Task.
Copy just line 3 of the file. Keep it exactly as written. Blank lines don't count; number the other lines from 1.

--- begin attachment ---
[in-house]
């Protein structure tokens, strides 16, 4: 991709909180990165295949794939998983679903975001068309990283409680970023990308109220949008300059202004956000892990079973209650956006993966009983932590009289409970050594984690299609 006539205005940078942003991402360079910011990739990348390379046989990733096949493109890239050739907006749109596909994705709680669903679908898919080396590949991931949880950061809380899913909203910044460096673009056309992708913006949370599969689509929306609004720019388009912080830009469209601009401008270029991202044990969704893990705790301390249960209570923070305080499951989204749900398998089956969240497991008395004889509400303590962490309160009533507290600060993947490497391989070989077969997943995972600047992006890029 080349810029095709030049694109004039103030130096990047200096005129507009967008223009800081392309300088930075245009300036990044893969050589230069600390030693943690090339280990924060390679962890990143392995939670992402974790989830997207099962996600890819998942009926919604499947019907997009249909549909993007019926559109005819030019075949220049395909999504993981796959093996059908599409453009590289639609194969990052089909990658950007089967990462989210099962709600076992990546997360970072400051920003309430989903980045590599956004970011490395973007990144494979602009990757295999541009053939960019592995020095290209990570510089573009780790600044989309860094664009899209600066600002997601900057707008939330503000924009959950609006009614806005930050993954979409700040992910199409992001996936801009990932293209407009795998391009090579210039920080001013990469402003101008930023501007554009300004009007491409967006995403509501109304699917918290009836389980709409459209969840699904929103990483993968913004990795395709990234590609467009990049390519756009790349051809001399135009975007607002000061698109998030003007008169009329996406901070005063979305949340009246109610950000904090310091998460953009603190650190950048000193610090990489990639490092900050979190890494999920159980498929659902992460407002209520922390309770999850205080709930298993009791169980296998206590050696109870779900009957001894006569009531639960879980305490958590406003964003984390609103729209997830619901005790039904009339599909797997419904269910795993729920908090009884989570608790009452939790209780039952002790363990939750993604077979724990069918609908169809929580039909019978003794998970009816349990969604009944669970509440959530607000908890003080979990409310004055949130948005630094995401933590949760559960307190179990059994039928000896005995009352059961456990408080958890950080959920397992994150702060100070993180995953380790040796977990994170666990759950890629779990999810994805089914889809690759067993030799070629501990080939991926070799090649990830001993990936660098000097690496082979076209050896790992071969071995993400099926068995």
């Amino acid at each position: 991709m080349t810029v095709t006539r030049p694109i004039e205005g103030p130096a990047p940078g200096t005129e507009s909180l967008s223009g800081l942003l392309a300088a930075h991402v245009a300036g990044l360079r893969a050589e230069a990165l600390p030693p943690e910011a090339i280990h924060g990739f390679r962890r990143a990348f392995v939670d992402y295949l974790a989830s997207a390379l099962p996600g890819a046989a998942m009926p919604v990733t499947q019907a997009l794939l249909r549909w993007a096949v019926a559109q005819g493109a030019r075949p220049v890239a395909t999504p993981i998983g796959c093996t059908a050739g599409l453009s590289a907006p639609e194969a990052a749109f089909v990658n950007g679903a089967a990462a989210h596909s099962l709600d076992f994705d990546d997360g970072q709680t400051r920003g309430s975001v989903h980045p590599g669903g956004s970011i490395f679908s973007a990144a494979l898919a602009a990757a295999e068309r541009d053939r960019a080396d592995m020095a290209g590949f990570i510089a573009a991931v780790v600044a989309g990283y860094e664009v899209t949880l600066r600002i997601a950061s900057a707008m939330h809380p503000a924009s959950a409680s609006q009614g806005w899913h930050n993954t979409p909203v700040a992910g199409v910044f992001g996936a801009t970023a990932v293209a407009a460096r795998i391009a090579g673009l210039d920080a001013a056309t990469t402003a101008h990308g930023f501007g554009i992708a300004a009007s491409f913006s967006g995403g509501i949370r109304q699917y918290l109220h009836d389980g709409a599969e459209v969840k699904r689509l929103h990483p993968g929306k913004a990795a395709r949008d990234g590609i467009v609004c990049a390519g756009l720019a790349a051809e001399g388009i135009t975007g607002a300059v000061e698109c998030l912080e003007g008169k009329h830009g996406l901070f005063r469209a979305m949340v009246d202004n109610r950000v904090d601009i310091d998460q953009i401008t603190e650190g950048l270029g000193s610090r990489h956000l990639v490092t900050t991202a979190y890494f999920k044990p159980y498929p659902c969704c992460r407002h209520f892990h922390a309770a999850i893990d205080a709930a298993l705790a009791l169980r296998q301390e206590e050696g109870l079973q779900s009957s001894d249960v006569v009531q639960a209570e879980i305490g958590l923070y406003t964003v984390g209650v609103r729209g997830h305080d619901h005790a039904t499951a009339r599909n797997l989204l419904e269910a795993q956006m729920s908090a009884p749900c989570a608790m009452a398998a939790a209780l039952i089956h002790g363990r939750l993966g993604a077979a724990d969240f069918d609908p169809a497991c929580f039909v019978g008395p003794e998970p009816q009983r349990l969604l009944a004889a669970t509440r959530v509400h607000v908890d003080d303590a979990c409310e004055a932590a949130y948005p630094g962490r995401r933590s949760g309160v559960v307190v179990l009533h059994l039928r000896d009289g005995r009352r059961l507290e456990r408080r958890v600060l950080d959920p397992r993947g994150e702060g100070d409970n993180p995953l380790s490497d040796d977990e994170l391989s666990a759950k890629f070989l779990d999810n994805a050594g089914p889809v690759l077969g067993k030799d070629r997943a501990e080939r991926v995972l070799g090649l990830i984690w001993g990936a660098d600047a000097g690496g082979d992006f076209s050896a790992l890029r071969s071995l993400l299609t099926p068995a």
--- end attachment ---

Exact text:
């Amino acid at each position: 991709m080349t810029v095709t006539r030049p694109i004039e205005g103030p130096a990047p940078g200096t005129e507009s909180l967008s223009g800081l942003l392309a300088a930075h991402v245009a300036g990044l360079r893969a050589e230069a990165l600390p030693p943690e910011a090339i280990h924060g990739f390679r962890r990143a990348f392995v939670d992402y295949l974790a989830s997207a390379l099962p996600g890819a046989a998942m009926p919604v990733t499947q019907a997009l794939l249909r549909w993007a096949v019926a559109q005819g493109a030019r075949p220049v890239a395909t999504p993981i998983g796959c093996t059908a050739g599409l453009s590289a907006p639609e194969a990052a749109f089909v990658n950007g679903a089967a990462a989210h596909s099962l709600d076992f994705d990546d997360g970072q709680t400051r920003g309430s975001v989903h980045p590599g669903g956004s970011i490395f679908s973007a990144a494979l898919a602009a990757a295999e068309r541009d053939r960019a080396d592995m020095a290209g590949f990570i510089a573009a991931v780790v600044a989309g990283y860094e664009v899209t949880l600066r600002i997601a950061s900057a707008m939330h809380p503000a924009s959950a409680s609006q009614g806005w899913h930050n993954t979409p909203v700040a992910g199409v910044f992001g996936a801009t970023a990932v293209a407009a460096r795998i391009a090579g673009l210039d920080a001013a056309t990469t402003a101008h990308g930023f501007g554009i992708a300004a009007s491409f913006s967006g995403g509501i949370r109304q699917y918290l109220h009836d389980g709409a599969e459209v969840k699904r689509l929103h990483p993968g929306k913004a990795a395709r949008d990234g590609i467009v609004c990049a390519g756009l720019a790349a051809e001399g388009i135009t975007g607002a300059v000061e698109c998030l912080e003007g008169k009329h830009g996406l901070f005063r469209a979305m949340v009246d202004n109610r950000v904090d601009i310091d998460q953009i401008t603190e650190g950048l270029g000193s610090r990489h956000l990639v490092t900050t991202a979190y890494f999920k044990p159980y498929p659902c969704c992460r407002h209520f892990h922390a309770a999850i893990d205080a709930a298993l705790a009791l169980r296998q301390e206590e050696g109870l079973q779900s009957s001894d249960v006569v009531q639960a209570e879980i305490g958590l923070y406003t964003v984390g209650v609103r729209g997830h305080d619901h005790a039904t499951a009339r599909n797997l989204l419904e269910a795993q956006m729920s908090a009884p749900c989570a608790m009452a398998a939790a209780l039952i089956h002790g363990r939750l993966g993604a077979a724990d969240f069918d609908p169809a497991c929580f039909v019978g008395p003794e998970p009816q009983r349990l969604l009944a004889a669970t509440r959530v509400h607000v908890d003080d303590a979990c409310e004055a932590a949130y948005p630094g962490r995401r933590s949760g309160v559960v307190v179990l009533h059994l039928r000896d009289g005995r009352r059961l507290e456990r408080r958890v600060l950080d959920p397992r993947g994150e702060g100070d409970n993180p995953l380790s490497d040796d977990e994170l391989s666990a759950k890629f070989l779990d999810n994805a050594g089914p889809v690759l077969g067993k030799d070629r997943a501990e080939r991926v995972l070799g090649l990830i984690w001993g990936a660098d600047a000097g690496g082979d992006f076209s050896a790992l890029r071969s071995l993400l299609t099926p068995a």